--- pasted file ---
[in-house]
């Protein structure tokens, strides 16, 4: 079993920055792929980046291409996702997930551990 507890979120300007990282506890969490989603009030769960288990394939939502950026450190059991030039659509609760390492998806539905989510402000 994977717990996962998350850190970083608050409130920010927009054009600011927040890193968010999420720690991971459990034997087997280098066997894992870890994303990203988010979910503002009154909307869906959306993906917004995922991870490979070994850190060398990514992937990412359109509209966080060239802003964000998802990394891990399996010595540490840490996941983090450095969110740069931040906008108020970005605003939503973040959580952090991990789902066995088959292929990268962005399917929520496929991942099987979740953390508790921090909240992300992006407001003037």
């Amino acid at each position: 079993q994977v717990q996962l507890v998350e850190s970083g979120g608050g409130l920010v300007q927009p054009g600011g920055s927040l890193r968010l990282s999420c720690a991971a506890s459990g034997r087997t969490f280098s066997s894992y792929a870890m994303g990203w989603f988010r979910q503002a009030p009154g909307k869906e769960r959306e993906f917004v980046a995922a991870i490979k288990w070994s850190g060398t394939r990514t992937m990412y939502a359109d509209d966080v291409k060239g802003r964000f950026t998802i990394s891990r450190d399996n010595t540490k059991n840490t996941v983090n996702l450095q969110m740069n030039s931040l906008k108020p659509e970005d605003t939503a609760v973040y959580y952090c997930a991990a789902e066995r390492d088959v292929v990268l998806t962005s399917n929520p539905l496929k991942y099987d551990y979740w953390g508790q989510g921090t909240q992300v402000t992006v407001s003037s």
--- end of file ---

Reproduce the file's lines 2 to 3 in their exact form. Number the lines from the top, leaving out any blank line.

């Protein structure tokens, strides 16, 4: 079993920055792929980046291409996702997930551990 507890979120300007990282506890969490989603009030769960288990394939939502950026450190059991030039659509609760390492998806539905989510402000 994977717990996962998350850190970083608050409130920010927009054009600011927040890193968010999420720690991971459990034997087997280098066997894992870890994303990203988010979910503002009154909307869906959306993906917004995922991870490979070994850190060398990514992937990412359109509209966080060239802003964000998802990394891990399996010595540490840490996941983090450095969110740069931040906008108020970005605003939503973040959580952090991990789902066995088959292929990268962005399917929520496929991942099987979740953390508790921090909240992300992006407001003037």
């Amino acid at each position: 079993q994977v717990q996962l507890v998350e850190s970083g979120g608050g409130l920010v300007q927009p054009g600011g920055s927040l890193r968010l990282s999420c720690a991971a506890s459990g034997r087997t969490f280098s066997s894992y792929a870890m994303g990203w989603f988010r979910q503002a009030p009154g909307k869906e769960r959306e993906f917004v980046a995922a991870i490979k288990w070994s850190g060398t394939r990514t992937m990412y939502a359109d509209d966080v291409k060239g802003r964000f950026t998802i990394s891990r450190d399996n010595t540490k059991n840490t996941v983090n996702l450095q969110m740069n030039s931040l906008k108020p659509e970005d605003t939503a609760v973040y959580y952090c997930a991990a789902e066995r390492d088959v292929v990268l998806t962005s399917n929520p539905l496929k991942y099987d551990y979740w953390g508790q989510g921090t909240q992300v402000t992006v407001s003037s």